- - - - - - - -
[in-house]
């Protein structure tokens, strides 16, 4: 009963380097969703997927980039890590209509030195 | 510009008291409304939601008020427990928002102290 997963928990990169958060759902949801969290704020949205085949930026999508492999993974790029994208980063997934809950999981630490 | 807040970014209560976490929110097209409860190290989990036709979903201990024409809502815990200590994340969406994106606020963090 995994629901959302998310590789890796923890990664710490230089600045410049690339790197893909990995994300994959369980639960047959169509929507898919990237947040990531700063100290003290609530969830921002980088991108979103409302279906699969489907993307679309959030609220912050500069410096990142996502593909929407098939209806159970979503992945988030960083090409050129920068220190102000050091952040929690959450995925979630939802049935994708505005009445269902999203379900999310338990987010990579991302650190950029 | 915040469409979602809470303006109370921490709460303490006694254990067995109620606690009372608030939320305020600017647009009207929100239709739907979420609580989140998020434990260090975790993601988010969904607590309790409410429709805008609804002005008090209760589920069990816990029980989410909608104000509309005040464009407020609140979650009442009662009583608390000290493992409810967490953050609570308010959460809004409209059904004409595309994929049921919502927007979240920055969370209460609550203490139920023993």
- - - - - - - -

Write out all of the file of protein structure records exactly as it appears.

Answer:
[in-house]
């Protein structure tokens, strides 16, 4: 009963380097969703997927980039890590209509030195 | 510009008291409304939601008020427990928002102290 997963928990990169958060759902949801969290704020949205085949930026999508492999993974790029994208980063997934809950999981630490 | 807040970014209560976490929110097209409860190290989990036709979903201990024409809502815990200590994340969406994106606020963090 995994629901959302998310590789890796923890990664710490230089600045410049690339790197893909990995994300994959369980639960047959169509929507898919990237947040990531700063100290003290609530969830921002980088991108979103409302279906699969489907993307679309959030609220912050500069410096990142996502593909929407098939209806159970979503992945988030960083090409050129920068220190102000050091952040929690959450995925979630939802049935994708505005009445269902999203379900999310338990987010990579991302650190950029 | 915040469409979602809470303006109370921490709460303490006694254990067995109620606690009372608030939320305020600017647009009207929100239709739907979420609580989140998020434990260090975790993601988010969904607590309790409410429709805008609804002005008090209760589920069990816990029980989410909608104000509309005040464009407020609140979650009442009662009583608390000290493992409810967490953050609570308010959460809004409209059904004409595309994929049921919502927007979240920055969370209460609550203490139920023993």